There are a couple of fun U.S. tidbits in Toronto Globe and Mail media writer James Bradshaw’s weekend piece about the current state of coin-operated newspaper vending machines.
One is that when sidewalk demand for boxes was at its highest, the North American manufacturing end was dominated by a company in Shiner, Texas called Kaspar Wire Works. The other is that The New York Times street box imprint is currently down to almost nothing:
The New York Times has only 39 coin-operated vending boxes left across the entire United States – 36 in western states, three in Georgia and none in New York – that sell “very few newspapers,” a spokesperson said. The company hasn’t bought a new box in more than five years, instead funnelling single copies to 45,000 retail outlets – mostly convenience, grocery and drug stores, as well as coffee shops.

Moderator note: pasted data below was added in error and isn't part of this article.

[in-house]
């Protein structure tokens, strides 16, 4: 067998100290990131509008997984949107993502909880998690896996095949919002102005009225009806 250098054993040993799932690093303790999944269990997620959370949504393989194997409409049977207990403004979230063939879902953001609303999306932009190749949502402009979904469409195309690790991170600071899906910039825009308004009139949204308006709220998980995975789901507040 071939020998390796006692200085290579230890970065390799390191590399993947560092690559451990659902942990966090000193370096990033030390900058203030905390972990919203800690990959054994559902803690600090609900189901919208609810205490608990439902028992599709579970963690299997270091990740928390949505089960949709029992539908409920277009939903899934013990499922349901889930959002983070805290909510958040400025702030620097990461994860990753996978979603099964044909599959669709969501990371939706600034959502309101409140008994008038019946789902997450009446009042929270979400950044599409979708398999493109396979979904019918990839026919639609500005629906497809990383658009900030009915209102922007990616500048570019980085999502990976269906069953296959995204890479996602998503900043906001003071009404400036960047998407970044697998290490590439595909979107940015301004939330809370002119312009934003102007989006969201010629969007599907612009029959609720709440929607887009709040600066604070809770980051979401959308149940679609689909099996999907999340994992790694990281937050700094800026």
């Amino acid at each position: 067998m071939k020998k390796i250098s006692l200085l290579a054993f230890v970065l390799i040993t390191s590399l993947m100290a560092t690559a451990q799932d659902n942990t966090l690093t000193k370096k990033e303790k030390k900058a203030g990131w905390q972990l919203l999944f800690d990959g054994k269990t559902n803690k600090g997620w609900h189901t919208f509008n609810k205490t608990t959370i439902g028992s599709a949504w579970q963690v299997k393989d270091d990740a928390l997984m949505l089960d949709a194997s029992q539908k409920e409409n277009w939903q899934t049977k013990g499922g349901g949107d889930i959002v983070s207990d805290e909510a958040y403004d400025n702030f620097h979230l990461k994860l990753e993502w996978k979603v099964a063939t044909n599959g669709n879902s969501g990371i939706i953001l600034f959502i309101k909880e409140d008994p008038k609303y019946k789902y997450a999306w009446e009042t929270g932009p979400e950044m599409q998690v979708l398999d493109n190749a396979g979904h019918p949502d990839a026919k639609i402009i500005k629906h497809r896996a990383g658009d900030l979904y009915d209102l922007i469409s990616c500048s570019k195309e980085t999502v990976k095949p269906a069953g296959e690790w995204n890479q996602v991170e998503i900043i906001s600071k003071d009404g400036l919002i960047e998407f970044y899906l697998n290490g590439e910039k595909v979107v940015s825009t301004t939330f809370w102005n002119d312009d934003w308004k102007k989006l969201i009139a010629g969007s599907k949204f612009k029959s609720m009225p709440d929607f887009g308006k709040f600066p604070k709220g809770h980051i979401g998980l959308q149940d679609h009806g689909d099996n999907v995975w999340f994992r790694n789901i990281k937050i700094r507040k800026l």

That’s 39 more than the Wall Street Journal, which per Bradshaw has done away with U.S. vending machines. In Canada, Postmedia Network Inc. still operates about 3,500 vending boxes across the country, while the Toronto Star is down to about 1,000 from a once-upon-time high of 4,000.
Like us, some of you probably well remember the pre-Internet days morning routine of having to find the right spare change to snag a copy of that day’s edition from a nearby vending box. And of course, more often than not, dealing with a box that happily accepted the coins but then did not open.
For more on the history of the U.S. newspaper vending machine, check out Newsweek staff writer Max Kutner’s excellent recent piece “As Print Journalism Declines, Fate of Sidewalk Newspaper Boxes Is Unclear.”